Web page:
Myotherapist Evan along with Grace Egan from the Murray Bushrangers shows an exercise to assist in the strengthening of the Glutes to take the pressure off the calf muscles.
Video with Myotherapist Adrian & Grace Egan from the Murray Bushrangers showing exercise to help alleviate tightness and possibly any lower back pain.
Fix Muscle Performance Therapist Ingrid Gentle together with Charlie Hill from The Murray Bushrangers showing Achilles Support with RockTake to assist with pain relief as well as inflammation.
Exercise for Ankle Stabilisation with Therapist Adrian and Murray Bushranger Grace Egan.
Fix Muscle Performance is thrilled to be sponsoring Garry Jacobson - Australian motor racing driver.
Cher and the team are excited to be a part of his journey.
STEP ONE - Your Chair
Push your hips as far back as they can go in the chair. Adjust the seat height so your feet are flat on the floor and your knees equal to, or slightly lower than, your hips. Make sure your upper and lower back are supported.
Use inflatable cushions or small pillows if necessary. If you have an active back mechanism on your chair, use it to make frequent position changes. Adjust the armrests (if fitted) so that your shoulders are relaxed. If your armrests are in the way, remove them.
STEP TWO - Desk & Keyboard
An articulating keyboard tray can provide optimal positioning of input devices. However, it should accommodate the mouse, enable leg clearance, and have an adjustable height and tilt mechanism. Position the keyboard directly in front of your body. Determine what section of the keyboard you use most frequently, and readjust the keyboard so that section is centred with your body. Adjust the keyboard height so that your shoulders are relaxed, and your wrists and hands are straight. The tilt of your keyboard is dependent upon your sitting position. Use the keyboard tray mechanism, or keyboard feet, to adjust the tilt. Wristrests can help to maintain neutral postures and pad hard surfaces. However, the wristrest should only be used to rest the palms of the hands between keystrokes. Resting on the wristrest while typing is not recommended.
Avoid using excessively wide wristrests, or wristrests that are higher than the space bar of your keyboard. If you do not have a fully adjustable keyboard tray, you may need to adjust your workstation height, the height of your chair, or use a seat cushion to get into a comfortable position. Remember to use a footrest if your feet dangle.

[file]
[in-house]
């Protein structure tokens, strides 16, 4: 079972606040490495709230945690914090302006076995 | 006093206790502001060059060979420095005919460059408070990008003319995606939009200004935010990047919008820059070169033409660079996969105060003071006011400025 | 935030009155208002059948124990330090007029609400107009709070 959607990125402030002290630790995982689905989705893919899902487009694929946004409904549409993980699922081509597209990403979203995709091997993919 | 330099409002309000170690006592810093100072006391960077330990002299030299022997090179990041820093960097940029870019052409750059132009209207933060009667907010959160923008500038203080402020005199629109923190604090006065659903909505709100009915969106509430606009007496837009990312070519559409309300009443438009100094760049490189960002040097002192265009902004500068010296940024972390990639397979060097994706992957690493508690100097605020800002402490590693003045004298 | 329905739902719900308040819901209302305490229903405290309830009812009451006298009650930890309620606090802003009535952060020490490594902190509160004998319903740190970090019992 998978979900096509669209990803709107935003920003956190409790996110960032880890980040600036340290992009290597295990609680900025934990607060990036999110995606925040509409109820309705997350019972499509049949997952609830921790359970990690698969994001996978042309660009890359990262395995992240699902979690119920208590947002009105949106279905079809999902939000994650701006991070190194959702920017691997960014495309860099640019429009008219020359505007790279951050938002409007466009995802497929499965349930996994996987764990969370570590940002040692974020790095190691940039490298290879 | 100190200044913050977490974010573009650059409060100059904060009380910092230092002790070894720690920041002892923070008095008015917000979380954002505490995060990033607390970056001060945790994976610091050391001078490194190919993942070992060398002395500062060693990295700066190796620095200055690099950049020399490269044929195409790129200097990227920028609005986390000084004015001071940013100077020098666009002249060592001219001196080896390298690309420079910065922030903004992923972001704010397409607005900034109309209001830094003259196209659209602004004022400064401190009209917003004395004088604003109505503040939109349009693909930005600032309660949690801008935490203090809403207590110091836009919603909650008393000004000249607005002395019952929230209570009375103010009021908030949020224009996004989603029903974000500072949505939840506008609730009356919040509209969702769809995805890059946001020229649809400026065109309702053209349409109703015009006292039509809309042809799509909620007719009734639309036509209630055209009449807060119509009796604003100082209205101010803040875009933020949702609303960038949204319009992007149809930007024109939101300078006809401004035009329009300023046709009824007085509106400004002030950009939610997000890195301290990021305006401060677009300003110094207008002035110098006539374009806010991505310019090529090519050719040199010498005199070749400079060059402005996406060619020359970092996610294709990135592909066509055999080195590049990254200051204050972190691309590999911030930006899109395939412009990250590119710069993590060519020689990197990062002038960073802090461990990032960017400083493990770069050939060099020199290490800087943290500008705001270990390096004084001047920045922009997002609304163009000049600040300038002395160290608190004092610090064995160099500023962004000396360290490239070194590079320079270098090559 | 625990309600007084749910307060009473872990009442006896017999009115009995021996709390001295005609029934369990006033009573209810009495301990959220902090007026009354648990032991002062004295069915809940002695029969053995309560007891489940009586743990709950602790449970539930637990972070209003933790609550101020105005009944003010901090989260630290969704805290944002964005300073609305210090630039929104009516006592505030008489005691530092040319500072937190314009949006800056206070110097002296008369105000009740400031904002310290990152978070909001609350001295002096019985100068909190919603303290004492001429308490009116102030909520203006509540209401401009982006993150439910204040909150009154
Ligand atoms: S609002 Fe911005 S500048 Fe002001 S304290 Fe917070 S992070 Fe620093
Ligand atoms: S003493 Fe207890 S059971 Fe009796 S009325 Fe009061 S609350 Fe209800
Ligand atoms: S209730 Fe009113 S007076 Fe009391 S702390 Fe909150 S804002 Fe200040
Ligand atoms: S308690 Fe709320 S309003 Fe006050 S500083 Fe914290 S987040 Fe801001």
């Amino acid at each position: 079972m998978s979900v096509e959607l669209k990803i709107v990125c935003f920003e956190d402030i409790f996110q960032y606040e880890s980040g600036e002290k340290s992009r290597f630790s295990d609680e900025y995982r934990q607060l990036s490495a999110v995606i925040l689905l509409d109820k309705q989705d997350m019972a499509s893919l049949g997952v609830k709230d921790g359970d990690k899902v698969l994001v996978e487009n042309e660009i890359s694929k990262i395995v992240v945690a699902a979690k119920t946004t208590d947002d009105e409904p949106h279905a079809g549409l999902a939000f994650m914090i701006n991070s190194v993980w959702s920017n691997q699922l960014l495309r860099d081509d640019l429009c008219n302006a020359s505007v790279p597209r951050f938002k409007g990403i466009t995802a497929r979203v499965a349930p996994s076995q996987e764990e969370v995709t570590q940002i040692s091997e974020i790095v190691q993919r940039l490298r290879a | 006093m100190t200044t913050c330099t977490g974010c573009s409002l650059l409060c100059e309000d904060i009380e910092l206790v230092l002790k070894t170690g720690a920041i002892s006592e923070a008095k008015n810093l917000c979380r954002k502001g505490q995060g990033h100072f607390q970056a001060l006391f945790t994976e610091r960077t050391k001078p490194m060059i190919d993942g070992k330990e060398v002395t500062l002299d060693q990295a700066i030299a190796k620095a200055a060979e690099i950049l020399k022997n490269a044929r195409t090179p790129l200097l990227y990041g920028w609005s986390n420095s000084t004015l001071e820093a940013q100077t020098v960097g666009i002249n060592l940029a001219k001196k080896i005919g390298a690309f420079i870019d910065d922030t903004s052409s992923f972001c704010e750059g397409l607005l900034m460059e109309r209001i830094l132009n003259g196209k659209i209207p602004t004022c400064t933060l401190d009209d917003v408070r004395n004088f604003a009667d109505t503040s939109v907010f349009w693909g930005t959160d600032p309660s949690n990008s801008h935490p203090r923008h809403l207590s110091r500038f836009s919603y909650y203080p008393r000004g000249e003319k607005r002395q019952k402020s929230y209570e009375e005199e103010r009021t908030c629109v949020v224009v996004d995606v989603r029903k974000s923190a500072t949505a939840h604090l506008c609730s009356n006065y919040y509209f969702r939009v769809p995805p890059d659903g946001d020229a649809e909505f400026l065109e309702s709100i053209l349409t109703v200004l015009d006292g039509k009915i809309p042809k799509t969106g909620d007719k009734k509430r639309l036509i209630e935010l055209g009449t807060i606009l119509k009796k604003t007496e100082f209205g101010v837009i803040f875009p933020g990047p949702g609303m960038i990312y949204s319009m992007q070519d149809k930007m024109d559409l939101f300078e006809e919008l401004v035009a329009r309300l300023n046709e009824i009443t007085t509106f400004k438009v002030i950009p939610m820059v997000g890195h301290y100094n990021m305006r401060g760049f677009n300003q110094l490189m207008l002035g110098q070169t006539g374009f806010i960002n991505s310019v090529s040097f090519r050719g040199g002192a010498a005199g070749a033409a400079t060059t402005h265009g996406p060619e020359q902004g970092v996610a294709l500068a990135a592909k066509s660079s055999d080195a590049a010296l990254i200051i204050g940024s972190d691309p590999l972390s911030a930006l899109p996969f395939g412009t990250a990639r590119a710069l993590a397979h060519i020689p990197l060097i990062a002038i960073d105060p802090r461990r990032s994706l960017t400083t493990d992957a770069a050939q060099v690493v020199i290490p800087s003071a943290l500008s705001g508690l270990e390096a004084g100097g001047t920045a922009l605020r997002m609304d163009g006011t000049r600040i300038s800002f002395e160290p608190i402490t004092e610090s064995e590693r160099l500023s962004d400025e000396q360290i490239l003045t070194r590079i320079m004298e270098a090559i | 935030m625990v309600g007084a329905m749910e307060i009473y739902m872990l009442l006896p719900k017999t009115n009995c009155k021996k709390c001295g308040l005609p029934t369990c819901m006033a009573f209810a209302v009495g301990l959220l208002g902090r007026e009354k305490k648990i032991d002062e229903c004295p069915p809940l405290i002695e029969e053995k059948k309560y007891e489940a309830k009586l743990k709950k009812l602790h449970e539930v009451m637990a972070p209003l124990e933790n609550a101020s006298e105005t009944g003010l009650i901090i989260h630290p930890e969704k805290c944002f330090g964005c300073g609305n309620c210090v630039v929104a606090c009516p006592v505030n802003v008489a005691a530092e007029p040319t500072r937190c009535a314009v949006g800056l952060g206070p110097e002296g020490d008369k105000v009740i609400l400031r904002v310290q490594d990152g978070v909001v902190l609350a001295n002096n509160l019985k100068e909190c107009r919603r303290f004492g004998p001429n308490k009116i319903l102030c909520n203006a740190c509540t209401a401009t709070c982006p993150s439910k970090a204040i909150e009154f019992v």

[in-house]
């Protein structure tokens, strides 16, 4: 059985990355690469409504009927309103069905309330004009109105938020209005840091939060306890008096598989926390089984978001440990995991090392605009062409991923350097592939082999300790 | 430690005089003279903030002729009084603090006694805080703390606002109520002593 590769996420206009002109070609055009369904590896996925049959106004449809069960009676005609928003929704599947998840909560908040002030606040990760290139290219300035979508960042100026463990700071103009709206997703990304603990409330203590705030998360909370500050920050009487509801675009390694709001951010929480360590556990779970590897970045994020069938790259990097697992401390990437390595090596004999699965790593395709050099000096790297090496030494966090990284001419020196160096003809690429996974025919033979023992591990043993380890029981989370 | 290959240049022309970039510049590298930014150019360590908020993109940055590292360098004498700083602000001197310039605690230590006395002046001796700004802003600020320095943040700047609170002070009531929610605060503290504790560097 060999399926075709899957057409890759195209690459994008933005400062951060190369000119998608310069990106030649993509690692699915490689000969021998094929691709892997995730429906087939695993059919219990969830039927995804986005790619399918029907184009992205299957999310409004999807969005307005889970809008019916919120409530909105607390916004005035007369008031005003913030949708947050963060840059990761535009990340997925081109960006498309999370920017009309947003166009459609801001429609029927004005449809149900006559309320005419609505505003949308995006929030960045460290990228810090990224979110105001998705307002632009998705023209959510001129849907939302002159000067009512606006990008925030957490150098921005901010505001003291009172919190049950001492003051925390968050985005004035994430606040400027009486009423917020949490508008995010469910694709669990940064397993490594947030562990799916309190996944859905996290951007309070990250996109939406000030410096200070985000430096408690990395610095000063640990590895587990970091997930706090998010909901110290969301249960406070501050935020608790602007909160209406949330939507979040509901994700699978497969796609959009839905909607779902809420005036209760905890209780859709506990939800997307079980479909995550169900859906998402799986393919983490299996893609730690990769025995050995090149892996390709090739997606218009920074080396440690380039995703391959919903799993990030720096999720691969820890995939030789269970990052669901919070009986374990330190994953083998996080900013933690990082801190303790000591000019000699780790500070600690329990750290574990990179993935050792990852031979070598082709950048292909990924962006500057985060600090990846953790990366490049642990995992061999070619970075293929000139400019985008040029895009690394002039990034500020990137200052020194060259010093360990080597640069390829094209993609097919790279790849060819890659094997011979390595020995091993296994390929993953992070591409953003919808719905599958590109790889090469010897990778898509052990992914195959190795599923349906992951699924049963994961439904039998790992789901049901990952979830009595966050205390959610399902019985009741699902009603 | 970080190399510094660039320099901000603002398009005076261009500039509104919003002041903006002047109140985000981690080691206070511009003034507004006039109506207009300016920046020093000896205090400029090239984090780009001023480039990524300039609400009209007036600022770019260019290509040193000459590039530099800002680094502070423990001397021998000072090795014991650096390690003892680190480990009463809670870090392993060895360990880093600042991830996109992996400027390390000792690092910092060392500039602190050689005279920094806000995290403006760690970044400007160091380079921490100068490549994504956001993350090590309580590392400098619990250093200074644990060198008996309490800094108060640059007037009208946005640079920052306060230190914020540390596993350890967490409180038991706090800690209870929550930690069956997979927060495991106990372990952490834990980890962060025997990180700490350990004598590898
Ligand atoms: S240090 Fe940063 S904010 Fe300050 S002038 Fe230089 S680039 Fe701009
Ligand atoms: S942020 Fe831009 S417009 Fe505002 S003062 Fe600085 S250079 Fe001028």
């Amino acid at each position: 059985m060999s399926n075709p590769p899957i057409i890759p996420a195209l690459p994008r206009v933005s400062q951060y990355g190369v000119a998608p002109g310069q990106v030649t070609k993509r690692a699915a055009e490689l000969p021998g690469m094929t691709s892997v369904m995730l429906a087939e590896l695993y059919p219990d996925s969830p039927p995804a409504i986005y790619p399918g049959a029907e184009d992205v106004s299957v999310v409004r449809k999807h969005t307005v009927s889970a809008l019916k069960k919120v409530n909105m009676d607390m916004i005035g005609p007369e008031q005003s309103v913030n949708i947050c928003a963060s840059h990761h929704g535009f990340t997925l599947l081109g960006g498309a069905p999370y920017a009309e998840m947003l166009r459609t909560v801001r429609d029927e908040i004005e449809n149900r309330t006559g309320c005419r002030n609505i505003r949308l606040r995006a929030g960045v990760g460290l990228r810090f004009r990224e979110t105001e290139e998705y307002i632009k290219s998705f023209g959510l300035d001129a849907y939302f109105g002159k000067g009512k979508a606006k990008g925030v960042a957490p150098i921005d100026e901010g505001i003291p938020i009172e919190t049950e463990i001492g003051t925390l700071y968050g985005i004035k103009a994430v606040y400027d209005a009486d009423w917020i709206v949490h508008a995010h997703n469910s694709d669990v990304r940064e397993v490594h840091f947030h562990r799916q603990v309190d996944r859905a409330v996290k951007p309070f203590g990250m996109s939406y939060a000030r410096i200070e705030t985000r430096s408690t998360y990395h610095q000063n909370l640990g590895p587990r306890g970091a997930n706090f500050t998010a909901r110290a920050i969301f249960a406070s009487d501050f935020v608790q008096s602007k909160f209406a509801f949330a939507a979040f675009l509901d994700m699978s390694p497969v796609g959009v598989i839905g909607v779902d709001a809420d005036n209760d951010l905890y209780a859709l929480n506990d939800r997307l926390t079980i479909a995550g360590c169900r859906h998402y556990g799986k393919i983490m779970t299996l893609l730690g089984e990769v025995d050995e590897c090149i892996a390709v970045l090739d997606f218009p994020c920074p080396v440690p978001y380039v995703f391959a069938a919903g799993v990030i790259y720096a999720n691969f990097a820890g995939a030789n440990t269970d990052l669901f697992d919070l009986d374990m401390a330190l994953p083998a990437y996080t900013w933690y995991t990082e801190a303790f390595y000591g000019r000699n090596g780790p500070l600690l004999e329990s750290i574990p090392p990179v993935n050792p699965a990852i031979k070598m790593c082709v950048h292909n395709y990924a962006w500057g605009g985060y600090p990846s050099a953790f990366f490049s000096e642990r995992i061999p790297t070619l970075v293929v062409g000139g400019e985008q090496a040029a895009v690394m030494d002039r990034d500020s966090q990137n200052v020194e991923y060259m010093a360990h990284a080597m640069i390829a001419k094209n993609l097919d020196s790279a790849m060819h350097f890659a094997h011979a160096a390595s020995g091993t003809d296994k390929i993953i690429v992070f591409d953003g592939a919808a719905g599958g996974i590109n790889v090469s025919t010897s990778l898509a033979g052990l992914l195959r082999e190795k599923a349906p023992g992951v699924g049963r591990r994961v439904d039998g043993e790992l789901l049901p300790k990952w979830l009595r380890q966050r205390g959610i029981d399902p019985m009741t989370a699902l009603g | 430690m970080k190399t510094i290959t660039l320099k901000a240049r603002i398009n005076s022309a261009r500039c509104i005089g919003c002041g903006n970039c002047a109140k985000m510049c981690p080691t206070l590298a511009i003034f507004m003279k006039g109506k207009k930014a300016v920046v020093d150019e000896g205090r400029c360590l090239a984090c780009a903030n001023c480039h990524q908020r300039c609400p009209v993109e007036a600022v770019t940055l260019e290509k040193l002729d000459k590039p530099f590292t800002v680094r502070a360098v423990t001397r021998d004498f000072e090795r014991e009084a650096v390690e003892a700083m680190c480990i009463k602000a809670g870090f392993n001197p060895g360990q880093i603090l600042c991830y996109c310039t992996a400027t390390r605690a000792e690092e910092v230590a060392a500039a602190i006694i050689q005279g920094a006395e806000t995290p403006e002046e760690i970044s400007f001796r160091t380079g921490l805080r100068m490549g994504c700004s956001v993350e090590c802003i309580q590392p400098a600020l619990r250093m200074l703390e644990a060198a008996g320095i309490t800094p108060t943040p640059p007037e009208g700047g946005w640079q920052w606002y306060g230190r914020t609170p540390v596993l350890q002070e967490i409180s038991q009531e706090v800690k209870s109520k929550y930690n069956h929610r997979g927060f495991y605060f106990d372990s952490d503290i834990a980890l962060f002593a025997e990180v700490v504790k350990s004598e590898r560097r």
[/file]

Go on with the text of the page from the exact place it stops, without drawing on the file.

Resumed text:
STEP THREE - Screen & Telephone
Incorrect positioning of the screen can result in awkward postures. Adjust the screen so that your neck is in a neutral, relaxed position. Centre the screen directly in front of you, above your keyboard. Position the top of the screen approximately 2-3” above seated eye level. Sit at least an arm’s length away from the screen and then adjust the distance for your vision. Place your telephone within easy reach. Telephone stands or arms can help. Use headsets and speaker phone to eliminate cradling the handset.
STEP FOUR - Pauses & Breaks
Once you have correctly set up your computer workstation use good work habits. No matter how perfect the environment, prolonged, static postures will inhibit blood circulation and take a toll on your body. After each hour of work, take a break or change tasks for at least 5-10 minutes. Always try to get away from your computer during lunch breaks. Avoid eye fatigue by resting and refocusing your eyes periodically. Look away from the monitor and focus on something in the distance.
Courtney Barrer – Remedial Therapist
What is Stress?
Stress is ‘a state of mental or emotional strain or tension resulting from adverse or demanding circumstances’.
Our bodies produce adrenaline, which increase out heart rate as well as another chemical called cortisol, which increases our blood sugar levels. These chemicals can lead to the following symptoms:
- feeling physically ill
- an increase in blood pressure
- chest pain
- trouble sleeping or insomnia
- muscle tension
We can experience behavioral changes when we are stressed. We can become moody, withdraw socially and have angry outbursts. Stress can also lead to over or under eating and even drug and/or alcohol abuse.
How can massage help with stress?
Massage can make it easier to overcome both short-term stress and chronic stress. Massage helps to decrease cortisol and insulin levels, our heart rate and blood pressure will both decrease. Our body releases the ‘feel good’ endorphins serotonin and dopamine. Massage will help to reduce the symptoms of stress. It will help to release muscle tension and reduce the severity of headaches. Massage will help us to relax therefore reducing the feeling of anxiety and irritability and enabling us to sleep better.
So if your feeling stressed why not book a massage with one of our Remedial Therapists today.
Kristy Adams – Remedial Therapist
Sciatica is defined as pain in the lower extremities resulting from irritation to the sciatic nerve. Pain is typically felt from lower back to the back of the thigh and can radiate to below the knee. Sciatica can cause pain, a burning sensation, numbness or tingling, and can feel like a jolt or electric shock.